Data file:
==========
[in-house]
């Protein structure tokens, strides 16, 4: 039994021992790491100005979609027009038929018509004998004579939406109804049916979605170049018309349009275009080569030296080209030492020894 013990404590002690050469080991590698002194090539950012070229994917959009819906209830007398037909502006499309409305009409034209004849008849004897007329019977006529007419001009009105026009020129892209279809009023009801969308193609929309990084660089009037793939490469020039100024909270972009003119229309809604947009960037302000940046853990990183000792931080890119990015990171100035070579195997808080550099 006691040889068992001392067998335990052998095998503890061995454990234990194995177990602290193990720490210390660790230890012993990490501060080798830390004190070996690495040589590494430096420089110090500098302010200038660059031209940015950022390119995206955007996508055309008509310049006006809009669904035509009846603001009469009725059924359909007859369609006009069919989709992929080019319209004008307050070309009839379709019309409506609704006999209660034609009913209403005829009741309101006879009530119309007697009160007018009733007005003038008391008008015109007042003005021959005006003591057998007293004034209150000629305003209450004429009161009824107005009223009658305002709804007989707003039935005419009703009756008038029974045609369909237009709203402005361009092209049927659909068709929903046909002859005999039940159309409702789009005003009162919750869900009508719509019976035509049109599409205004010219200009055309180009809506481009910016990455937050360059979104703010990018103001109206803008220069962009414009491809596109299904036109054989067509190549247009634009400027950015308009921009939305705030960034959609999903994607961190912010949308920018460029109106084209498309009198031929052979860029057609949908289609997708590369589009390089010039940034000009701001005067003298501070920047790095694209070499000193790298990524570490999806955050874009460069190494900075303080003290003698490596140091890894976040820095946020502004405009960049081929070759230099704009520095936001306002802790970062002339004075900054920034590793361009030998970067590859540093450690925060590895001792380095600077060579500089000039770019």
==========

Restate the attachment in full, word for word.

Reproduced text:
[in-house]
């Protein structure tokens, strides 16, 4: 039994021992790491100005979609027009038929018509004998004579939406109804049916979605170049018309349009275009080569030296080209030492020894 013990404590002690050469080991590698002194090539950012070229994917959009819906209830007398037909502006499309409305009409034209004849008849004897007329019977006529007419001009009105026009020129892209279809009023009801969308193609929309990084660089009037793939490469020039100024909270972009003119229309809604947009960037302000940046853990990183000792931080890119990015990171100035070579195997808080550099 006691040889068992001392067998335990052998095998503890061995454990234990194995177990602290193990720490210390660790230890012993990490501060080798830390004190070996690495040589590494430096420089110090500098302010200038660059031209940015950022390119995206955007996508055309008509310049006006809009669904035509009846603001009469009725059924359909007859369609006009069919989709992929080019319209004008307050070309009839379709019309409506609704006999209660034609009913209403005829009741309101006879009530119309007697009160007018009733007005003038008391008008015109007042003005021959005006003591057998007293004034209150000629305003209450004429009161009824107005009223009658305002709804007989707003039935005419009703009756008038029974045609369909237009709203402005361009092209049927659909068709929903046909002859005999039940159309409702789009005003009162919750869900009508719509019976035509049109599409205004010219200009055309180009809506481009910016990455937050360059979104703010990018103001109206803008220069962009414009491809596109299904036109054989067509190549247009634009400027950015308009921009939305705030960034959609999903994607961190912010949308920018460029109106084209498309009198031929052979860029057609949908289609997708590369589009390089010039940034000009701001005067003298501070920047790095694209070499000193790298990524570490999806955050874009460069190494900075303080003290003698490596140091890894976040820095946020502004405009960049081929070759230099704009520095936001306002802790970062002339004075900054920034590793361009030998970067590859540093450690925060590895001792380095600077060579500089000039770019």